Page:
## Huckel's Rule: Aromatic, Antiaromatic, and Nonaromatic

Huckel's Rule is a set of algorithms that combine the number of \(\pi\) electrons (\(N\)) and the physical structure of the ring system to determine whether the molecule is aromatic, antiaromatic, or nonaromatic.

The number of \(\pi\) electrons in an **aromatic **system can be determined by the following algorithm:

\[N = 4n +2\]

where \(n\) is an integer.

The number of \(\pi\) electrons in an **antiaromatic **system can be determined by the following algorithm:

\[N = 4n\]

where \(n\) is an integer.

If a compound does not have a continuous ring of conjugated p orbitals in a planar conformation, then it is nonaromatic.

Huckel's Rule is a useful first step in evaluating the potential for a ringed molecule to be aromatic. The planar requirement of the ring may require further investigation.

Four Criteria for Aromaticity

When deciding if a compound is aromatic, go through the following checklist. If the compound does not meet all the following criteria, it is likely not aromatic.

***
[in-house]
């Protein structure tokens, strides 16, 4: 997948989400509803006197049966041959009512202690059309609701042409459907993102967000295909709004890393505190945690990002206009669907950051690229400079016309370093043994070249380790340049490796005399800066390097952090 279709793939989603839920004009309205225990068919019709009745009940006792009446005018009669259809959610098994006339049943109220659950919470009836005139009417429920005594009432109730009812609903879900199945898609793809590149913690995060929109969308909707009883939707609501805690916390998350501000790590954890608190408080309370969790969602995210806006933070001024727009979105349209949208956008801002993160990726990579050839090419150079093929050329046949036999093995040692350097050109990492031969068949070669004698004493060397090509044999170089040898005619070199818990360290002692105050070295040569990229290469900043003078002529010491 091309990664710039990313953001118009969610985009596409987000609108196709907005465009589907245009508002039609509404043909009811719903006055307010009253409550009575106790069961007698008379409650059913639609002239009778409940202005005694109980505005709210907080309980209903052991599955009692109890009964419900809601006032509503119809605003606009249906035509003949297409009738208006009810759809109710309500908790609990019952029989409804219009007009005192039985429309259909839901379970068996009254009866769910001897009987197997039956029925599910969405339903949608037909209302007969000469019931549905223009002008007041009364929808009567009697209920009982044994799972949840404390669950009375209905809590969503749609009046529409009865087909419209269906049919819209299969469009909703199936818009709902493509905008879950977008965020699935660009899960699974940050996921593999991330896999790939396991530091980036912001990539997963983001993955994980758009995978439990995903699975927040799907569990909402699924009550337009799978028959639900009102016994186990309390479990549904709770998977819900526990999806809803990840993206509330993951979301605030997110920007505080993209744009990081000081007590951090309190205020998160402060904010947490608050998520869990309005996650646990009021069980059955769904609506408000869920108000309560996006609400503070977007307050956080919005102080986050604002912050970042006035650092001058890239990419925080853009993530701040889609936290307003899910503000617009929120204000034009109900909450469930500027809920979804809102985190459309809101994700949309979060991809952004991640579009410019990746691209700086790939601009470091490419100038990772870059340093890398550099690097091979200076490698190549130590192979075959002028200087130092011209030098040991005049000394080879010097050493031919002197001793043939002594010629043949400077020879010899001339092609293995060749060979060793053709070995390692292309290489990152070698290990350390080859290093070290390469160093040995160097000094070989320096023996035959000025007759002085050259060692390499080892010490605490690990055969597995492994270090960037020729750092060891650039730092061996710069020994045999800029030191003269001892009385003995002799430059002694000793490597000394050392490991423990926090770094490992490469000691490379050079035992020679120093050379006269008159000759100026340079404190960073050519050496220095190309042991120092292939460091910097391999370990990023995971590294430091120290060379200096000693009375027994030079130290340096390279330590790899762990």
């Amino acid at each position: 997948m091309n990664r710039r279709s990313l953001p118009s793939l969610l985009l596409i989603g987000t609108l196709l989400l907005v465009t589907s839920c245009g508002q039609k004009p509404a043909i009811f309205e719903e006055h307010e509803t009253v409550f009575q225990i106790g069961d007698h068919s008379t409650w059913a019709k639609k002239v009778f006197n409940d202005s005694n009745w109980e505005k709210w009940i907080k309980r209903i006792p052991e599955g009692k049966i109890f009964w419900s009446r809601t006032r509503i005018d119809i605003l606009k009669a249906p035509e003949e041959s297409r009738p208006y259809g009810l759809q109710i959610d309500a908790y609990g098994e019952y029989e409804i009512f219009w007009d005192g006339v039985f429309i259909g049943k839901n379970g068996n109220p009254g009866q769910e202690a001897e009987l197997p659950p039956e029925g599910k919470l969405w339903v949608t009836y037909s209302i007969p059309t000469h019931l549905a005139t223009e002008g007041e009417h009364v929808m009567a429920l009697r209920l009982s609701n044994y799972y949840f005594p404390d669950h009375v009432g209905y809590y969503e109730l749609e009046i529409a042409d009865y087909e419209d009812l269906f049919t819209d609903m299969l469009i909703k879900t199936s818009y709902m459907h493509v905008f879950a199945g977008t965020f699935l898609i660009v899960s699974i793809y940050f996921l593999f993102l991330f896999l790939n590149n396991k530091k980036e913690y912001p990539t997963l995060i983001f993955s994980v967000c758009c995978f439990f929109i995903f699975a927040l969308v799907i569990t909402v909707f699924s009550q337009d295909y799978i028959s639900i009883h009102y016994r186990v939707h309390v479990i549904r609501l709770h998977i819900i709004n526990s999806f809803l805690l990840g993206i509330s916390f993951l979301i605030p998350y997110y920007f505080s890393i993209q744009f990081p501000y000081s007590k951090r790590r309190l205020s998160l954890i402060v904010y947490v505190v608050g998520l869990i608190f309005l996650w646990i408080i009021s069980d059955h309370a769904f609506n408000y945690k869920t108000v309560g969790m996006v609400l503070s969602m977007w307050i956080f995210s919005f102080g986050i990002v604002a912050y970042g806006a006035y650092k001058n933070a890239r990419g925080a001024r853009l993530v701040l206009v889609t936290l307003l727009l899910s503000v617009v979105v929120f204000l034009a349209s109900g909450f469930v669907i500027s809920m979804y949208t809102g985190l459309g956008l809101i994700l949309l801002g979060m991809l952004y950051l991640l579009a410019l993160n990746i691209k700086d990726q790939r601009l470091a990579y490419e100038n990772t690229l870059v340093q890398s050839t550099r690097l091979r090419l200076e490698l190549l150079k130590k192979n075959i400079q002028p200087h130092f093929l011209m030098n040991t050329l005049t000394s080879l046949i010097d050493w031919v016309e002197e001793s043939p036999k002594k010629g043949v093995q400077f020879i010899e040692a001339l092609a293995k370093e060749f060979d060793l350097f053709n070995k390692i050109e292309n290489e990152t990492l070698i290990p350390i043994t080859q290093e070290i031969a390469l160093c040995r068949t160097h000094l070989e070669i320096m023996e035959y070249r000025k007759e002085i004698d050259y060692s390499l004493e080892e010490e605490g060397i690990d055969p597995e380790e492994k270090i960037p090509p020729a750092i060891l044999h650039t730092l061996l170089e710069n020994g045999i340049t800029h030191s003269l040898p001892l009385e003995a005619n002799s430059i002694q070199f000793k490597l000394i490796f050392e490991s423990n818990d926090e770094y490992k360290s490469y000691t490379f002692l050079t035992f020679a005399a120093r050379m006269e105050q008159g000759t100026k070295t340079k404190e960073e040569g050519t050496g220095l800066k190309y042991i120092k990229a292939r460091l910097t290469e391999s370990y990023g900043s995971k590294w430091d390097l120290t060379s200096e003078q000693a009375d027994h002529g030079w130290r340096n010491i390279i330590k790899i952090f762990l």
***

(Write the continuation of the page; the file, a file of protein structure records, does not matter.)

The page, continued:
- The molecule is cyclic (a ring of atoms)
- The molecule is planar (all atoms in the molecule lie in the same plane)
- The molecule is fully conjugated (p orbitals at every atom in the ring)
- The molecule has 4n+2 \(π\) electrons (n=0 or any positive integer)

## Why 4n+2 \(\pi\) Electrons?

According to Hückel's Molecular Orbital Theory, a compound is particularly stable if all of its bonding molecular orbitals are filled with paired electrons. This is true of aromatic compounds, meaning they are quite stable. With aromatic compounds, 2 electrons fill the lowest energy molecular orbital, and 4 electrons fill each subsequent energy level (the number of subsequent energy levels is denoted by n), leaving all bonding orbitals filled and no anti-bonding orbitals occupied. This gives a total of 4n+2 \(\pi\) electrons. You can see how this works with the molecular orbital diagram for the aromatic compound, benzene, below. Benzene has 6 \(\pi\) electrons. Its first 2 \(\pi\) electrons fill the lowest energy orbital, and it has 4 \(\pi\) electrons remaining. These 4 fill in the orbitals of the succeeding energy level. Notice how all of its bonding orbitals are filled, but none of the anti-bonding orbitals have any electrons.